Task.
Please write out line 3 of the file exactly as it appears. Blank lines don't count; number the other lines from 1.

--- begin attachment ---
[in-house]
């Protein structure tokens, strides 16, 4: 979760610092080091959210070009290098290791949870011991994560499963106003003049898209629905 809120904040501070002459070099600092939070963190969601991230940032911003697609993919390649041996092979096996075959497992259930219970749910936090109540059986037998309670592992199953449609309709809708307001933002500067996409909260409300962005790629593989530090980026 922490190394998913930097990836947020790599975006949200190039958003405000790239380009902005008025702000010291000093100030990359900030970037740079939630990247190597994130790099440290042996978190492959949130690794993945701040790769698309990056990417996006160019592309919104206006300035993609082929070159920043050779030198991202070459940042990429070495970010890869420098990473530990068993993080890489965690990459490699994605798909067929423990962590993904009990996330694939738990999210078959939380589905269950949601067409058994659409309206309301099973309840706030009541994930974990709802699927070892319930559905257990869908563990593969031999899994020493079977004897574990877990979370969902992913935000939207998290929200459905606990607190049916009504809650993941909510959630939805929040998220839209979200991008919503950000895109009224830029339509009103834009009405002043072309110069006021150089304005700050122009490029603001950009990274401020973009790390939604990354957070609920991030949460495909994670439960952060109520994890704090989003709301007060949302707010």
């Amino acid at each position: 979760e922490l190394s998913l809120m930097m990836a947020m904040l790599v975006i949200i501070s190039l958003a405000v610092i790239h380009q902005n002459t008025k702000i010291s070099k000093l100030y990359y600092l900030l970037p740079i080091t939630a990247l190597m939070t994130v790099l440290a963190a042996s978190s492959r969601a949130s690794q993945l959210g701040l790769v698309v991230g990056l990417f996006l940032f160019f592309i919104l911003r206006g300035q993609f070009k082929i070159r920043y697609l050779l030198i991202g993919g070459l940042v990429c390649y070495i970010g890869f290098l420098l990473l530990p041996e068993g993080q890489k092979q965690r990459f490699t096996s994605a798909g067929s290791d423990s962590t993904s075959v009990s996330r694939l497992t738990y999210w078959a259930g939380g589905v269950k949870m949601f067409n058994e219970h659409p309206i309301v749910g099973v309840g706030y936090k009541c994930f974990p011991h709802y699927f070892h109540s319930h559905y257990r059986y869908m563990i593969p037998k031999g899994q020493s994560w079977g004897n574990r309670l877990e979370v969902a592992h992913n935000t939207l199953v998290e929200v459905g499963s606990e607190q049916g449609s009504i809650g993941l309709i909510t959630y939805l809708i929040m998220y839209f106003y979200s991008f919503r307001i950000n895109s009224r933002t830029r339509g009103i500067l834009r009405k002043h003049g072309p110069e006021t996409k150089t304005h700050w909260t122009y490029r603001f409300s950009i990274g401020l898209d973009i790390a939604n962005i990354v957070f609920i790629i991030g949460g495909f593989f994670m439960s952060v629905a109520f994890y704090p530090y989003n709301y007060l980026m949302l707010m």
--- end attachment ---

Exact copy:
């Amino acid at each position: 979760e922490l190394s998913l809120m930097m990836a947020m904040l790599v975006i949200i501070s190039l958003a405000v610092i790239h380009q902005n002459t008025k702000i010291s070099k000093l100030y990359y600092l900030l970037p740079i080091t939630a990247l190597m939070t994130v790099l440290a963190a042996s978190s492959r969601a949130s690794q993945l959210g701040l790769v698309v991230g990056l990417f996006l940032f160019f592309i919104l911003r206006g300035q993609f070009k082929i070159r920043y697609l050779l030198i991202g993919g070459l940042v990429c390649y070495i970010g890869f290098l420098l990473l530990p041996e068993g993080q890489k092979q965690r990459f490699t096996s994605a798909g067929s290791d423990s962590t993904s075959v009990s996330r694939l497992t738990y999210w078959a259930g939380g589905v269950k949870m949601f067409n058994e219970h659409p309206i309301v749910g099973v309840g706030y936090k009541c994930f974990p011991h709802y699927f070892h109540s319930h559905y257990r059986y869908m563990i593969p037998k031999g899994q020493s994560w079977g004897n574990r309670l877990e979370v969902a592992h992913n935000t939207l199953v998290e929200v459905g499963s606990e607190q049916g449609s009504i809650g993941l309709i909510t959630y939805l809708i929040m998220y839209f106003y979200s991008f919503r307001i950000n895109s009224r933002t830029r339509g009103i500067l834009r009405k002043h003049g072309p110069e006021t996409k150089t304005h700050w909260t122009y490029r603001f409300s950009i990274g401020l898209d973009i790390a939604n962005i990354v957070f609920i790629i991030g949460g495909f593989f994670m439960s952060v629905a109520f994890y704090p530090y989003n709301y007060l980026m949302l707010m």